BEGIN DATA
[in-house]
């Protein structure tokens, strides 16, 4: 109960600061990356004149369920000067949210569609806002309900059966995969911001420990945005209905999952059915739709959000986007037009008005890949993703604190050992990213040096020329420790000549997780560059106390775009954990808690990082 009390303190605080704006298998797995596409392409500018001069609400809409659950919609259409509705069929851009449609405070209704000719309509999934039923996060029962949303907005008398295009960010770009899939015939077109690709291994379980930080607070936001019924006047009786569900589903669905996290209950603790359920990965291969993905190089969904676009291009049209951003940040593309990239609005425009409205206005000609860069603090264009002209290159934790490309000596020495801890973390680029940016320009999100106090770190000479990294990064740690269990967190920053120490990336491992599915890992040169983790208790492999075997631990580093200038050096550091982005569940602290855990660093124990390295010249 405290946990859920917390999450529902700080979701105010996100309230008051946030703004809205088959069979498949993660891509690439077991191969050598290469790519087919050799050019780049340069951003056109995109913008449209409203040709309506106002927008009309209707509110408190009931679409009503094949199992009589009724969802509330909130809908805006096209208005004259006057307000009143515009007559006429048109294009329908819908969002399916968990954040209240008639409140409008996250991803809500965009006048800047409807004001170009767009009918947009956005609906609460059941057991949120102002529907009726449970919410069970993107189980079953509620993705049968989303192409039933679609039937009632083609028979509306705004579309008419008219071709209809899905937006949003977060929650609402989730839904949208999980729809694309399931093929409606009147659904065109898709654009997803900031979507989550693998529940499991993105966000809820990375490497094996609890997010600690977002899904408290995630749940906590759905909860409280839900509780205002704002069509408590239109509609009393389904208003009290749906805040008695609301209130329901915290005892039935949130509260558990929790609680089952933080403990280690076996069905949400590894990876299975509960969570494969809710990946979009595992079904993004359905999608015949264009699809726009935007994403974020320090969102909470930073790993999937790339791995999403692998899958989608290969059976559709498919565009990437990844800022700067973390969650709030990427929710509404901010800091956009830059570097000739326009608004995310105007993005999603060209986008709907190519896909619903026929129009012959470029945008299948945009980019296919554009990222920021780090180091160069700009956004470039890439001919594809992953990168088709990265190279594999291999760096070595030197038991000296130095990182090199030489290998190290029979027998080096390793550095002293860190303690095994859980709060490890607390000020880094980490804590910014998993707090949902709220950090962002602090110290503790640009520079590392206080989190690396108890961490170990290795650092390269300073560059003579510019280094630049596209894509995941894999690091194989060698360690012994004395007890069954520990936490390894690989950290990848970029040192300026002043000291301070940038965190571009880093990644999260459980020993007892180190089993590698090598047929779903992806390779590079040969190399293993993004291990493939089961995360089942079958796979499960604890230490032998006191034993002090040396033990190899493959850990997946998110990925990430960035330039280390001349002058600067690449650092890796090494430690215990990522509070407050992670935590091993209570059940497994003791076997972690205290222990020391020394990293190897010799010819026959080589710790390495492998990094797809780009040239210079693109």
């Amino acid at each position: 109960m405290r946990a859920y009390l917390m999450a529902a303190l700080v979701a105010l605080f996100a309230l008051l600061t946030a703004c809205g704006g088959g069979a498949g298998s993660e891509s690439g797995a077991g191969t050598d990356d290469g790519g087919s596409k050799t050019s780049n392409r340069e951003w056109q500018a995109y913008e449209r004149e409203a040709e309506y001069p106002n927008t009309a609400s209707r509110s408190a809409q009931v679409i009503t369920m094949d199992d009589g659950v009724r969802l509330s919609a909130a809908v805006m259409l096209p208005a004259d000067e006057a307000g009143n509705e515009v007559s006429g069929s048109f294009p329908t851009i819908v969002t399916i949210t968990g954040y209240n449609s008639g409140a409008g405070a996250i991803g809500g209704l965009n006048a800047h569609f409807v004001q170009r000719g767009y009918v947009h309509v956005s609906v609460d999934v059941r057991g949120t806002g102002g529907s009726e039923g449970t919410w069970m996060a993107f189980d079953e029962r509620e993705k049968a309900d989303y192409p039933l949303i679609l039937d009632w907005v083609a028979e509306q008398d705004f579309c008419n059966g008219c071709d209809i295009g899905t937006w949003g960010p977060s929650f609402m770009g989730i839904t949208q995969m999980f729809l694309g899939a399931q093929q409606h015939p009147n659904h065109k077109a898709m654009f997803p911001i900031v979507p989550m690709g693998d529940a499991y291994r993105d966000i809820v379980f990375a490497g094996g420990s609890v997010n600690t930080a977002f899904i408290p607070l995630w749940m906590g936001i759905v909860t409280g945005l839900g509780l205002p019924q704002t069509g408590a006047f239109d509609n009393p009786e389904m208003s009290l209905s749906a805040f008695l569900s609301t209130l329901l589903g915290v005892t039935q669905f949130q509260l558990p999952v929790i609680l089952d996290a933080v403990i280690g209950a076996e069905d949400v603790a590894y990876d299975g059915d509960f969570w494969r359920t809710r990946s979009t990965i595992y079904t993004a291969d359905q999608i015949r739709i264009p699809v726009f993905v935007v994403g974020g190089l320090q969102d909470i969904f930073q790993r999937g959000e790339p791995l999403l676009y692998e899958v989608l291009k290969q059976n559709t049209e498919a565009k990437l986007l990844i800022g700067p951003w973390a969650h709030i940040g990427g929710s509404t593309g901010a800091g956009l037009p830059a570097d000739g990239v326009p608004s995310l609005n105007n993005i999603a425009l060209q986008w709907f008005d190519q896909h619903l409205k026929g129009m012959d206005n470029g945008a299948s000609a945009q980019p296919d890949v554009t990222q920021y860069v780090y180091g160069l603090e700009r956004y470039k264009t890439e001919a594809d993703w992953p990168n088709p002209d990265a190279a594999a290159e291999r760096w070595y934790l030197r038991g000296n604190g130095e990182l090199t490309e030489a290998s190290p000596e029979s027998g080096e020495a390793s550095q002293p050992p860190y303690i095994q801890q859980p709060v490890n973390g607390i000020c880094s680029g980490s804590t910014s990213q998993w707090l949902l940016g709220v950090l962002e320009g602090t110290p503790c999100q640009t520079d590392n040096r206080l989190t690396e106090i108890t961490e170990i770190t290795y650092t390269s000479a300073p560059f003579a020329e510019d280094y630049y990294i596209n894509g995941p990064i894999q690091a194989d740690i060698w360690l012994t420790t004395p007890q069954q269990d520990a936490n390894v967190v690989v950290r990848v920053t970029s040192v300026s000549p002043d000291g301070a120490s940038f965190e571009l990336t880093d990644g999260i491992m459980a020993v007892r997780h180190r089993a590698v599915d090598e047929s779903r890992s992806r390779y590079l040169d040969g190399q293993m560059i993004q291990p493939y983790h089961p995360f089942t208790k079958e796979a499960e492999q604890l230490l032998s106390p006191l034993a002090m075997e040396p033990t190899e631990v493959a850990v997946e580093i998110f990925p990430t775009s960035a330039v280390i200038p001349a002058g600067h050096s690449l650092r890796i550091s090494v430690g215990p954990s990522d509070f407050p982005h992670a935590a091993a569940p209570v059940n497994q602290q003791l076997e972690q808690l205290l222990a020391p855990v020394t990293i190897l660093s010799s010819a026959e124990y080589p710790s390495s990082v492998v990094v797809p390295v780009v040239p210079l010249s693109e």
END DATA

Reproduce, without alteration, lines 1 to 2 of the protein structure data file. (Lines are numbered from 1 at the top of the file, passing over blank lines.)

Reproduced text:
[in-house]
């Protein structure tokens, strides 16, 4: 109960600061990356004149369920000067949210569609806002309900059966995969911001420990945005209905999952059915739709959000986007037009008005890949993703604190050992990213040096020329420790000549997780560059106390775009954990808690990082 009390303190605080704006298998797995596409392409500018001069609400809409659950919609259409509705069929851009449609405070209704000719309509999934039923996060029962949303907005008398295009960010770009899939015939077109690709291994379980930080607070936001019924006047009786569900589903669905996290209950603790359920990965291969993905190089969904676009291009049209951003940040593309990239609005425009409205206005000609860069603090264009002209290159934790490309000596020495801890973390680029940016320009999100106090770190000479990294990064740690269990967190920053120490990336491992599915890992040169983790208790492999075997631990580093200038050096550091982005569940602290855990660093124990390295010249 405290946990859920917390999450529902700080979701105010996100309230008051946030703004809205088959069979498949993660891509690439077991191969050598290469790519087919050799050019780049340069951003056109995109913008449209409203040709309506106002927008009309209707509110408190009931679409009503094949199992009589009724969802509330909130809908805006096209208005004259006057307000009143515009007559006429048109294009329908819908969002399916968990954040209240008639409140409008996250991803809500965009006048800047409807004001170009767009009918947009956005609906609460059941057991949120102002529907009726449970919410069970993107189980079953509620993705049968989303192409039933679609039937009632083609028979509306705004579309008419008219071709209809899905937006949003977060929650609402989730839904949208999980729809694309399931093929409606009147659904065109898709654009997803900031979507989550693998529940499991993105966000809820990375490497094996609890997010600690977002899904408290995630749940906590759905909860409280839900509780205002704002069509408590239109509609009393389904208003009290749906805040008695609301209130329901915290005892039935949130509260558990929790609680089952933080403990280690076996069905949400590894990876299975509960969570494969809710990946979009595992079904993004359905999608015949264009699809726009935007994403974020320090969102909470930073790993999937790339791995999403692998899958989608290969059976559709498919565009990437990844800022700067973390969650709030990427929710509404901010800091956009830059570097000739326009608004995310105007993005999603060209986008709907190519896909619903026929129009012959470029945008299948945009980019296919554009990222920021780090180091160069700009956004470039890439001919594809992953990168088709990265190279594999291999760096070595030197038991000296130095990182090199030489290998190290029979027998080096390793550095002293860190303690095994859980709060490890607390000020880094980490804590910014998993707090949902709220950090962002602090110290503790640009520079590392206080989190690396108890961490170990290795650092390269300073560059003579510019280094630049596209894509995941894999690091194989060698360690012994004395007890069954520990936490390894690989950290990848970029040192300026002043000291301070940038965190571009880093990644999260459980020993007892180190089993590698090598047929779903992806390779590079040969190399293993993004291990493939089961995360089942079958796979499960604890230490032998006191034993002090040396033990190899493959850990997946998110990925990430960035330039280390001349002058600067690449650092890796090494430690215990990522509070407050992670935590091993209570059940497994003791076997972690205290222990020391020394990293190897010799010819026959080589710790390495492998990094797809780009040239210079693109």